Ty Dolla $ign Shows Us the Money ... and the Drugs
With a twinge of irony in the air, Ty Dolla $ign, known for sun-drenched songs of sleaze and conquest, kicked off New York City's SummerStage series at Red Hook Park Tuesday night with a grey, ominous sky overhead. The 29-year-old California native, with his signature waist-long dreads and bloodshot eyes, sings of cabanas and has released a series of projects titled "Beach House," and here he was, headlining the first of 96 free outdoor shows, performing for an audience in the rain.
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The weather likely deterred some concert-goers, leaving a sparse, umbrella-clad crowd, eager to see one of R&B's brightest new songwriters. Ty Dolla doesn't carry the boyish charm common to a lot of R&B acts, nor does he flaunt a sculpted body or high-wire dance moves. Yet he's starting to rack up national magazine covers and higher profile features. His strength is his ear for melodies and simple syrup choruses that document the many herbs and women he's come to twist. His largest success to date isn't even his own. He penned the smash hit "Loyal" for Chris Brown, the song currently sitting at No. 20 on Billboard's Hot 100. Any listener familiar with Ty's cadences and enunciation can hear him in Brown's voice, a near ventriloquist act that's soared with a more familiar front.
There was no mention of Brown, who was recently released from prison, or "Loyal" in Ty's 30-minute set, though. Instead, the singer -- dressed in a black hoodie, black jeans and black sunglasses -- ran through his most familiar tunes, a large portion of which came from January's Beach House EP. He opened with "My Cabana," his voice low to start, before taking it back to the song that first gained him recognition, YG's 2010 "Toot It and Boot It." With close ties to YG and in-demand producer DJ Mustard, Ty Dolla $ign lives within the current West Coast harmony that emphasizes minimal sound with maximum impact. During his set, Ty's DJ repeatedly released a "Young California" drop, and when an audience member returned the call, Ty turned in curiosity, asking, "What you know about 'Young California'?"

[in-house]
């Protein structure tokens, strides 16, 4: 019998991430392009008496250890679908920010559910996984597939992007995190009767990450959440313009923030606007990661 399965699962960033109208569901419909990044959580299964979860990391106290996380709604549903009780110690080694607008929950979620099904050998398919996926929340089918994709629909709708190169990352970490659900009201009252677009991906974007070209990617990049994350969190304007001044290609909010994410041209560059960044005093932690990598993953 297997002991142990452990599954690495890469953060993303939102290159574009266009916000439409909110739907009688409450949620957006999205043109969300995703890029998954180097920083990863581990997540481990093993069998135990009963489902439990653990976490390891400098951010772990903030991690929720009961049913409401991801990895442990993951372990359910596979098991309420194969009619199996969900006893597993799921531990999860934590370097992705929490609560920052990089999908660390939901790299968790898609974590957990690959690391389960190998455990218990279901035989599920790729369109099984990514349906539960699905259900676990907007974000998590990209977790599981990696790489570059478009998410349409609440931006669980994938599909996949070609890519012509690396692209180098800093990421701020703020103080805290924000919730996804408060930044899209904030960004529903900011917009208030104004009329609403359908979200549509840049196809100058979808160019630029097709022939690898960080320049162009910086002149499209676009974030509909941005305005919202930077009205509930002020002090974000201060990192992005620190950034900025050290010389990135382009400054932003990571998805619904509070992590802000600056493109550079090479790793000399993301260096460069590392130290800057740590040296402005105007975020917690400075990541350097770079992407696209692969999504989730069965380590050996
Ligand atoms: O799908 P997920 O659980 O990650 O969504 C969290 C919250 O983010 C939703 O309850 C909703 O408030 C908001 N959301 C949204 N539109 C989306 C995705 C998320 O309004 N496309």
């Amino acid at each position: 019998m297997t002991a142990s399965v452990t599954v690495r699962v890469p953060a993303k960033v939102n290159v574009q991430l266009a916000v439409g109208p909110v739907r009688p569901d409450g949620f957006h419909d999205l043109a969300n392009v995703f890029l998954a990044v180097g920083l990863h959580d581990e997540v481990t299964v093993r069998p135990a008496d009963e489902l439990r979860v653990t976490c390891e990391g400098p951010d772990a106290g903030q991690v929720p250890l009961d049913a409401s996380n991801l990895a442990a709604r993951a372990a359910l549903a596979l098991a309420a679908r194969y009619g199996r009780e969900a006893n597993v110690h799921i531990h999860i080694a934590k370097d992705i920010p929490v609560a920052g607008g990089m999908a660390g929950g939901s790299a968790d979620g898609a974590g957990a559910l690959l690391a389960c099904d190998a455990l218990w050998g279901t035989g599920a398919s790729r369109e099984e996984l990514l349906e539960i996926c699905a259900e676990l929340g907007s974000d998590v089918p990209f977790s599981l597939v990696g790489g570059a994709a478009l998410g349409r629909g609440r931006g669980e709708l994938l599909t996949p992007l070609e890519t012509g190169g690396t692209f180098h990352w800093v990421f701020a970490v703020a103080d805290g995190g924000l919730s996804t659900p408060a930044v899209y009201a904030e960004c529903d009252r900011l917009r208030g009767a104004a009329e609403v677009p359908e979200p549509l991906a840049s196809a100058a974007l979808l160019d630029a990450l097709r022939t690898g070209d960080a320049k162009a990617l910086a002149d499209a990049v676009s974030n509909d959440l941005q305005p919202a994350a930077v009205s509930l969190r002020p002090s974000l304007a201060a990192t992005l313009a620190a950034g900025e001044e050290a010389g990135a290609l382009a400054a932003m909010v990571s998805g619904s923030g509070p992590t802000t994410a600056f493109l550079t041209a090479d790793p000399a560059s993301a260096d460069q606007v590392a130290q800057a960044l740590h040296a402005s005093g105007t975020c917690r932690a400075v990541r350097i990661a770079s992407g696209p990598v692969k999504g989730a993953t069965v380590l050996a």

Nearly 10 minutes in to his performance, the rain cleared (Thanks to the "f---- the rain" shouts, perhaps), and the singer seemed to loosen up, literally letting his hair down, removing his glasses and raising the energy. "Who's tryna smoke weed with Ty Dolla $ign? Who's repping Taylor Gang?" he asked, puffing away, referring to the Wiz Khalifa set and imprint that Ty signed to last July, a day after releasing his Beach House 2 mixtape. The two have displayed a keen chemistry and distinct potency on tracks "Irie" and "Or Nah." As Wiz sets to roll out his third studio album, Blacc Hollywood, this summer, behind the strength of the anthemic single "We Dem Boyz," one can't help but picture Ty Dolla in the wings, behind the boards, and in the booth; a talented musician through and through, deeply in touch with the feel-good ethos that Wiz holds so central.
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Ty performed condensed versions of both "Irie" and "Or Nah" on Tuesday night, the latter a perfect representation of his sexed-up act. He rolled his body as he sung, stretched an arm out downward, extending his hand up, rotating it in tight circles. "After this, I got the studio, then my hotel room," he remarked casually, a frantic woman on the crowd's right screaming back, "I'm coming with you." The same woman began sucking on her index and middle fingers, a longing look in her eyes, as Ty invited females to join him on stage for "Paranoid," a DJ Mustard-produced club hit that has done wonders for Ty's recognition as a legitimate star and closed his SummerStage set. She never made it onstage, though Ty offered himself to the crowd once more as the swaying synths and snares of "Paranoid" came to a close. "I'm definitely tryna hang out and take pictures, I ain't one of those weird-ass rappers," Ty said, before "We Dem Boyz" came bellowing through the stage speakers.
He posed to the right of the stage for five minutes, eyes stoned-cold and expressionless, before retreating to the tented backstage area, a presumable buffet of intoxicants awaiting him. SummerStage will continue through Aug. 24, with performances in fourteen parks across the city's five boroughs. The series is put on by the City Parks Foundation and is allegedly appropriate for all ages.